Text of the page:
Web sites and Web-based Applications
Toolkit Table of Contents
Here are some tools to help with planning and checking for 508 compliance on Web sites and web based applications. Please remember that every project is different and some projects must address multiple types of EIT and 508 standards. It is important to note that the checking the items on the checklist does not mean that your project is officially 508 compliant. This information serves as guidance to achieve 508 compliance but is by no means a prescription. These tools list common issues and things to look for during the life cycle development of a Web site.
Use this outline to help guide you throughout the rest of the life cycle of your Web site or web-based application. This outline is designed to help guide the overall iterative life cycle of the project. Using the outline will help guide you determine what steps, actions, etc may be appropriate to ensure 508 compliance for your Web site or web-based application. Use this outline in conjunction with the Web sites and Web-based Applications Checklist.
Plan: Establish the objectives and processes necessary to deliver results in accordance with EPA's Section 508 requirements and policies.
- Identify EIT components for this Web site or web-based application.
- Determine if there are any exceptions.
- Determine which 508 standards and requirements apply. 508 standards apply to Internet and Intranet sites.
508 Standards that always apply:
1194.31 Functional Performance Criteria.
1194.41 Information, Documentation, and Support.
Determine what 508 Standards may apply:
1194.21 Software applications and operating systems.
1194.22 Web-based intranet and internet information and applications.
1194.24 Video and multimedia products.
- Outline framework of project and identify 508 milestones, standards and requirements for project stakeholders (ex. set 508 testing milestones).
- Make room in project budget for 508 considerations (e.g., development of captions for audio/visual multimedia on the Web site)
- Refer to appropriate toolkit checklists (each EIT type) throughout the life cycle for 508 issues to address during project development.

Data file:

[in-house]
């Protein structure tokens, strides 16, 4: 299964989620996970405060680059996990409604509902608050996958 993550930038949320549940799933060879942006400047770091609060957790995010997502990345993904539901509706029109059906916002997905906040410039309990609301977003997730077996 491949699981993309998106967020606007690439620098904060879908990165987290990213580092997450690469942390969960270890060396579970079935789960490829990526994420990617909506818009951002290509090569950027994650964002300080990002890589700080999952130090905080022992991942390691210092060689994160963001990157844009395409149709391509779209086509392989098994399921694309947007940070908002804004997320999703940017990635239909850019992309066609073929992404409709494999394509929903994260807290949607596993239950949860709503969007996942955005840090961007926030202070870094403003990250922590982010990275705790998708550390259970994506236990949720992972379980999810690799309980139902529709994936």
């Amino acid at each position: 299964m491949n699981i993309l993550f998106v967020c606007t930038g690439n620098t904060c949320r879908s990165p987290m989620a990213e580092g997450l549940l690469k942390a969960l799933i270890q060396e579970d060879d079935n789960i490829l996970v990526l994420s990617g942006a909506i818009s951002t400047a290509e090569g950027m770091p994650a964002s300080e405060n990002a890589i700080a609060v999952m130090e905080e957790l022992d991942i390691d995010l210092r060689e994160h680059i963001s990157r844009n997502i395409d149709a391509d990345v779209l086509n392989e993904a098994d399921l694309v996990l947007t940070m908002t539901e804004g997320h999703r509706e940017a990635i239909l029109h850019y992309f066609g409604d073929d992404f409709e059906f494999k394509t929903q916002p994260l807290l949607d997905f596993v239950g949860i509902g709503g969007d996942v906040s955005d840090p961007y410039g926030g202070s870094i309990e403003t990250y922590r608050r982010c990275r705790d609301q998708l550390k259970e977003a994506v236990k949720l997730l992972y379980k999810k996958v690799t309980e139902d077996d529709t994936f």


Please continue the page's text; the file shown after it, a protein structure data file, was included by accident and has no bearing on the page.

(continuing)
Do: Implement the work needed to complete the project.
- If applicable, create solicitation bid. Include general Section 508 contract language and 508 standards for the EIT types identified during the planning phase.
- Develop detailed technical requirements for your Statement of Work (SOW) or technical direction (TD), project plan, or other applicable documentation that that addresses Section 508. Include 508 standards for the EIT types identified during the planning phase (above). Refer to the checklists in the toolkit for TD suggestions.
- If there is multimedia, determine if it requires captions or a transcript.
- Captions and transcripts provide the content as well as acoustic information such as descriptions of background sounds, and other important audio cues and context. Ex. Rumbling thunder, roaring water, fire crackling, no audio, or the use of the musical symbols to indicate music.
- Captions are used when multi-media contains visual and acoustical information.
- Transcripts can be used when only acoustical information is provided, e.g., a MP3 or radio broadcast. Transcripts are also used to create captions, but it is not appropriate to just give a transcript on a Web site or as a document or package with the multimedia.
- If you need captions for multimedia, decide if you want to use open or closed captions.
- Closed captions means that the user can turn on the captions on their TV, VCR, DVD, Web site or computer.
- Open captions means that the captions are automatically enabled and everyone can benefit immediately without having to turn the captions on.
- Develop and approve the content used in alt text for images. Approving alt text is an inherent government function and needs to be approved by EPA staff.